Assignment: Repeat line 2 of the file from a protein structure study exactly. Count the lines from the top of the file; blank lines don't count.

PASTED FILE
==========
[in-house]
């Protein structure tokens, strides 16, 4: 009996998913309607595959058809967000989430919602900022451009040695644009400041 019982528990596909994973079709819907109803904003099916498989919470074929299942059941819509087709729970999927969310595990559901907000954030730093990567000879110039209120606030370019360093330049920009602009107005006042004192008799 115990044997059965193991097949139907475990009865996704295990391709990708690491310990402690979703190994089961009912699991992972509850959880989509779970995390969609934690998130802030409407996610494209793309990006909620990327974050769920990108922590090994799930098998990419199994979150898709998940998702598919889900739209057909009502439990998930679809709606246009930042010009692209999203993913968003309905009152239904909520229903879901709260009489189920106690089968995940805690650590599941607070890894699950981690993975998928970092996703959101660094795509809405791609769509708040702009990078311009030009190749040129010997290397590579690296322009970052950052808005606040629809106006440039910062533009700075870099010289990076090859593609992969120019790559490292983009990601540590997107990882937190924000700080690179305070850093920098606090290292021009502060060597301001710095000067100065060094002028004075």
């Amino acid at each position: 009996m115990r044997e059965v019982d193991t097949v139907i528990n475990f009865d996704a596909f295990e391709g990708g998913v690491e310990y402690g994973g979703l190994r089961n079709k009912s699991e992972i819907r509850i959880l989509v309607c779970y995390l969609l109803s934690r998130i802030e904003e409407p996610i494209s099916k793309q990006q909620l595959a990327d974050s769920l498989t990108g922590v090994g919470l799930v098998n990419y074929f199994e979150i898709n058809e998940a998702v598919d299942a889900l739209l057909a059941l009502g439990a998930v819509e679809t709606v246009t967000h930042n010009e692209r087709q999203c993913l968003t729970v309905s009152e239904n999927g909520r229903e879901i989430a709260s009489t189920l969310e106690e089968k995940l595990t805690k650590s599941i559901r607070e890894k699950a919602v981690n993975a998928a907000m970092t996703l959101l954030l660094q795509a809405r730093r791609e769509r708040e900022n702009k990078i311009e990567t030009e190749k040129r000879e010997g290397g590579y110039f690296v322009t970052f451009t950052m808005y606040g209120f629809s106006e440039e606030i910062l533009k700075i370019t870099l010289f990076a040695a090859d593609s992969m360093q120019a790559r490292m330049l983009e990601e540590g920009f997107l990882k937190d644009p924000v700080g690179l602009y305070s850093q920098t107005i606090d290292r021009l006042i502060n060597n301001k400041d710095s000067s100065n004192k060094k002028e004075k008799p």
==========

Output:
């Protein structure tokens, strides 16, 4: 009996998913309607595959058809967000989430919602900022451009040695644009400041 019982528990596909994973079709819907109803904003099916498989919470074929299942059941819509087709729970999927969310595990559901907000954030730093990567000879110039209120606030370019360093330049920009602009107005006042004192008799 115990044997059965193991097949139907475990009865996704295990391709990708690491310990402690979703190994089961009912699991992972509850959880989509779970995390969609934690998130802030409407996610494209793309990006909620990327974050769920990108922590090994799930098998990419199994979150898709998940998702598919889900739209057909009502439990998930679809709606246009930042010009692209999203993913968003309905009152239904909520229903879901709260009489189920106690089968995940805690650590599941607070890894699950981690993975998928970092996703959101660094795509809405791609769509708040702009990078311009030009190749040129010997290397590579690296322009970052950052808005606040629809106006440039910062533009700075870099010289990076090859593609992969120019790559490292983009990601540590997107990882937190924000700080690179305070850093920098606090290292021009502060060597301001710095000067100065060094002028004075």